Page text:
Published in the March 30, 2016 edition
By DAN TOMASELLO
LYNNFIELD — The town election on April 11 became a lot more interesting this week, as a three-way race for an open one-year term on the Planning Board emerged.
The race for the open Planning Board seat will be among current Planning Board co-Chairman Alan Dresios, 64 Bourque Rd.; Al Sylvia Jr., 16 Lynnbrook Rd.; and Tomasz Pagos, 6 Pagos Way. Dresios was scheduled to run for the one-year term on the Planning Board, but he did not return his nomination papers before the Feb. 22 deadline.
In addition to the three-way race for the one-year term on the Planning Board, political newcomer Michael Sheehan is running for a five-year term on the board.
The three-way race for the one-year Planning Board seat is the second contested race in the April town election. Housing Authority member Michael Walsh and Planning Board member Richard “Dick” Dalton are running for a three-year term on the Board of Selectmen. Dalton and Walsh are looking to succeed Selectman Tom Terranova, who decided against running for re-election.
Dresios said he is looking forward to running for the one-year term on the Planning Board.
“I was going to run anyway,” said Dresios in an interview with the Villager. “This is not the first time I had to run as a write-in candidate. I had to run as a write-in candidate a couple of years ago when there was a mistake on the ballot.”
Dresios said the main issue facing the Planning Board is updating the town’s bylaws.
“The biggest thing we have to do on the Planning Board is getting all of our ducks in a row,” said Dresios. “We have to get our bylaws back to square one because our bylaws have holes in it. We have to do a real critical review.”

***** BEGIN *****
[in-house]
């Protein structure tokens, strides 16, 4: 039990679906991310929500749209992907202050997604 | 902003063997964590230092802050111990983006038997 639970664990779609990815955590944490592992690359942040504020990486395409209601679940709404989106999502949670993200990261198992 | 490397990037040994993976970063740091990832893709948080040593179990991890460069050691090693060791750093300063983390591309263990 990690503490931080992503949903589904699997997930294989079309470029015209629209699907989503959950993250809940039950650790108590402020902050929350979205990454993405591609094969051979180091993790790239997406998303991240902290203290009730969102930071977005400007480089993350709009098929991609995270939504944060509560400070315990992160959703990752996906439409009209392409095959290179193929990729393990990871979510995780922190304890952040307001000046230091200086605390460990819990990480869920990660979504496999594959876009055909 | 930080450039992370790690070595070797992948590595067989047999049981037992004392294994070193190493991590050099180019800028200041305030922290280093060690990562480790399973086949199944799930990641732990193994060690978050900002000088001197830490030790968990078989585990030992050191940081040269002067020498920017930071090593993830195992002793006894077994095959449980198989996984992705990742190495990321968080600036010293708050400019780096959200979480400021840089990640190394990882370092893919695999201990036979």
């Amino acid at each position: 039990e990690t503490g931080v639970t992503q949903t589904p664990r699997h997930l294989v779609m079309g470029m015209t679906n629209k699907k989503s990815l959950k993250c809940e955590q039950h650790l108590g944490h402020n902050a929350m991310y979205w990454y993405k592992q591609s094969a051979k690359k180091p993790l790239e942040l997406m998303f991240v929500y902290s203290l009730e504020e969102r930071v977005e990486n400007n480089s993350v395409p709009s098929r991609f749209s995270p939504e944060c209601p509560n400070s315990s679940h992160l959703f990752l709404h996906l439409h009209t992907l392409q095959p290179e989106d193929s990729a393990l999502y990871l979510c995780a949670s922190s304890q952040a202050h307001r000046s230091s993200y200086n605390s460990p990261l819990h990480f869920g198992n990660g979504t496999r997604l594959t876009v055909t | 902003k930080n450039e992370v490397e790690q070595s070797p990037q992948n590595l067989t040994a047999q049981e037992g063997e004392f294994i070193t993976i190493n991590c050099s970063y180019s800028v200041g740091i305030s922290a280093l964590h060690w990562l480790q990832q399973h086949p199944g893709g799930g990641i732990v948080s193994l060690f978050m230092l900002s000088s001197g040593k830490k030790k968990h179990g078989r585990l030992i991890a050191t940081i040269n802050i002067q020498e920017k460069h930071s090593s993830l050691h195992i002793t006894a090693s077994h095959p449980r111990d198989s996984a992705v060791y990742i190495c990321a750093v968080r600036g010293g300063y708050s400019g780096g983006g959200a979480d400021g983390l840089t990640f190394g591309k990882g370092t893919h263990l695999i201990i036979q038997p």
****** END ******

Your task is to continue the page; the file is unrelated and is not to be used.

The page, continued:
Sylvia co-founded the Lynnfield Villager in the spring of 1973 and ran the newspaper until it was sold to the Wakefield Item Company in August 2012. Over the course of Sylvia’s tenure at the Villager, he served as a reporter, editor and publisher. He is the current editor of the Reading Daily Times Chronicle and has lived in town for over 40 years.
“I was involved in the town for such a long period of time, so I decided to go for it,” said Sylvia in an interview with the Villager. “I have lived in town for over 40 years and I know what is going on in the town and I know its people pretty well.”
In a candidate’s statement, Sylvia said he would be a “fair, open-minded independent member of the board.”
Sylvia said the biggest development issue in town is developing land on Route 1 and the Salem Street interchange. He said he “was not in favor” of the CVS proposal that would have been at the Bridgewell property, located at the corner of Broadway and Salem Street. CVS scrapped the project last fall after it failed to get support from abutters, residents and local officials.
Pagos has worked for some of Boston’s largest commercial and construction firms as a project manager and estimator, including his current job at Waypoint Companies. After living in South Boston for many years, Pagos came across a land opportunity on Main Street. He has worked with local officials including the Planning Board while building Pagos Way, Lynnfield’s newest subdivision.
“When I saw the seat open up, I thought I would be a good liaison between developers, average citizens and the Planning Board,” said Pagos. “I enjoy serving my community and I am quite excited to get involved in my new hometown where I will be raising my family.”
Pagos said the biggest development issue in town is improving communication and transparency between local officials, residents and developers.
“We don’t have a lot of big stuff going on here, so everything in Lynnfield seems to be scrutinized,” said Pagos. “It’s about communicating early, being transparent, doing the right thing and paying it forward.”